The following frequently asked questions primarily relate to issues, policies, procedures, and resources available at Cosumnes River College.
The Department of Veterans Affairs (VA) has an exhaustive frequently asked question website at Department of Veterans Affairs Post-9/11 GI Bill Support Center. You can also submit a question there and receive an answer.
First Semester Concerns
All first-time college students will complete a general college orientation as part of the admission/registration process.
In addition, all veterans will receive veteran specific information as part of their intake with Veterans Services. We believe that veterans who complete an orientation develop a comfort level with our college programs and procedures – an excellent "first step" and a great foundation for college success. The orientation will inform you regarding college policies and procedures for registration and available support services. You should also use the CRC Veterans Services website to access essential information and resources.
Think of the orientation as navigation training; it will prepare you for traversing this new terrain, point out obstacles, and suggest the best routes to your goals.
The college offers a variety of classes which meet the graduation requirements in math and English and have developed a series of developmental coursework intended to get you to that level. Your assessment in math and English will ensure that you start at a level where you will succeed. There is free, drop-in and group tutoring in the Tutorial Services Center (LRC 216). The Veterans Center is located right in the heart of the Tutoring program. You are surrounded by the Reading and Writing and Math Centers as well. You couldn't be in a better location.
If you think you have a learning disability, then discuss it with your counselor and see if a referral to Disability Support Programs and Services (DSPS) is appropriate.
It is possible that you may not have already developed sufficient college-level study strategy skills, and the Human Career Development and INDIS 313 courses might help. A significant number of people have learning disabilities which may be due to physical issues such as head trauma and TBI, psychological, or genetic causes.
Visit DSPS for more information. Be warned that the VA may not consider such a class "payable" because it is not "required" and your DD214 credits meet the same General Education area. You should still take one if you need the skills the course provides, but be prepared for that possibility and take sufficient "required" units to make up for it. Talk to the counselor regarding advocating for this class and see if it could work as a required elective.
Cosumnes River College offers counseling and guidance classes through both the Human Career Development (HCD) and Interdisciplinary Studies (INDIS) subject areas. These courses are designed to help new college students achieve success in college. The courses include topics in study skills, exploration of careers, stress reduction, critical decision-making, life and general planning. Be warned that the VA may not consider such a class "payable" because it is not "required" and your DD214 credits meet the same General Education area. You should still take one if you need the skills the course provides, but be prepared for that possibility and take sufficient "required" units to make up for it. Talk to the counselor regarding advocating for this class and see if it could work as a required elective.
The first semester is a bit different from the others. You will likely register before you can see the Veterans counselor so you should stay with safe courses such as those recommended by your assessments and General Education courses recommended by the counselor at orientation. Sometime in your first semester, you will meet with a counselor to develop your VA Education Program Planner and this plan will determine what you will be paid for. This is a good time to take skill building or elective courses which may not be required for your major but very valuable to your success. For example, if you lack solid computer or typing skills, this is the time to take those courses since you won't be able to take them later unless they are required for your major. You might also consider some of the Human Career Development or Freshman Seminar courses. Be warned that the VA may not consider such a class "payable" because it is not "required" and your DD214 credits meet the same General Education area. You should still take one if you need the skills the course provides, but be prepared for that possibility and take sufficient "required" units to make up for it.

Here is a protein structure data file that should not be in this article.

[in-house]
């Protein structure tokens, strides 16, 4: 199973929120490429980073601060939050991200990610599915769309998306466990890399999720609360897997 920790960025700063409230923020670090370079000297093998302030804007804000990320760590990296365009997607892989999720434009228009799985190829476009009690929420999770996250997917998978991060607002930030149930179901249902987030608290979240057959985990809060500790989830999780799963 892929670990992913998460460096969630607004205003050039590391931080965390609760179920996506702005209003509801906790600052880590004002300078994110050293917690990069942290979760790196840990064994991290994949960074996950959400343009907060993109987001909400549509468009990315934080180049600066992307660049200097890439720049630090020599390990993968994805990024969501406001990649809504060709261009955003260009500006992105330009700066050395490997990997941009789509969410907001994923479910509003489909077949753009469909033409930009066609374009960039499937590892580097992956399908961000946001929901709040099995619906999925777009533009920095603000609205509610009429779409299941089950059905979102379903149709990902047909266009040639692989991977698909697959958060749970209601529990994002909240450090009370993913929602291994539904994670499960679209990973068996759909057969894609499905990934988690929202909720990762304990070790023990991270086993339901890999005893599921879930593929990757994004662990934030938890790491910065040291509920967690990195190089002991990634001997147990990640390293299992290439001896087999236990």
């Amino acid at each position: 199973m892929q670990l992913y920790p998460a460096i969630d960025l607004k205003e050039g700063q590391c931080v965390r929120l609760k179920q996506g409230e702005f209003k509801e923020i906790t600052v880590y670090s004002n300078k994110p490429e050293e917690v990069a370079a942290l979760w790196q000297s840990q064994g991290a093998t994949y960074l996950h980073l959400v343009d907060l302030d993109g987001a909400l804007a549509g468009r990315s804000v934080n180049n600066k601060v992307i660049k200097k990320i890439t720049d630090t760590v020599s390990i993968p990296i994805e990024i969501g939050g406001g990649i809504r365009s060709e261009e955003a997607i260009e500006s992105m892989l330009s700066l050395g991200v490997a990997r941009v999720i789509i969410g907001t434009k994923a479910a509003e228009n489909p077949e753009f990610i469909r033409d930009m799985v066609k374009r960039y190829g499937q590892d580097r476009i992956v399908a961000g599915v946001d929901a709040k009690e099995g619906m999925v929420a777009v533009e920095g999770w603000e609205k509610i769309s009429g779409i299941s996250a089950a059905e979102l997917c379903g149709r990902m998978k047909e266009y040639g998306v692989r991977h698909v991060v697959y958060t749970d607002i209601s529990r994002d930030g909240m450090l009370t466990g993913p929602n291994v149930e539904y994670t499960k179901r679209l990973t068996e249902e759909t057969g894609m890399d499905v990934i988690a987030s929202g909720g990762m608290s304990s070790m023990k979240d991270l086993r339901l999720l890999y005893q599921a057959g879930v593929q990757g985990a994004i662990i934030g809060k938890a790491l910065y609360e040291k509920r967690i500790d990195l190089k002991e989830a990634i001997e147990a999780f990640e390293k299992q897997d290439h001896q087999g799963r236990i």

The college offers childcare services for infants, toddlers, preschool, and school-age children to 10 years old. Funding by the California Department of Education Child Development Division requires the center to offer priority to those who meet the needs and eligibility requirements of the department. Families are ranked based on their family size and income with lowest income families given highest priority. Pick up an application at the Child Development Center.
Monday to Friday
7:15 am to 5:00 pm
A housing list is located in the Student Life and Leadership Center with information posted for students looking for roommates and/or apartments, rooms, or houses to rent. To place information on the board, stop by that office in the Technology Building, room T 108.
The VA requires you to declare an objective or goal. At Cosumnes River College that could be an A.A. or A.S. degree or certificate program from our catalog or a transfer BA or BS degree program through the CSU or UC systems.
You cannot select an Associate degree level major or certificate which we do not offer, but there is often a strategy which your counselor can lay out and may enable you to take many of the required courses within the context of a major which we do offer. An example might be Nursing; CRC does not have a Nursing degree at this time. We do, however, have an A.S. degree in Biology, Pre-Nursing Option which covers the prerequisite course pattern for admissions eligibility to many nursing programs. Talk with your counselor about other possible strategies for other majors.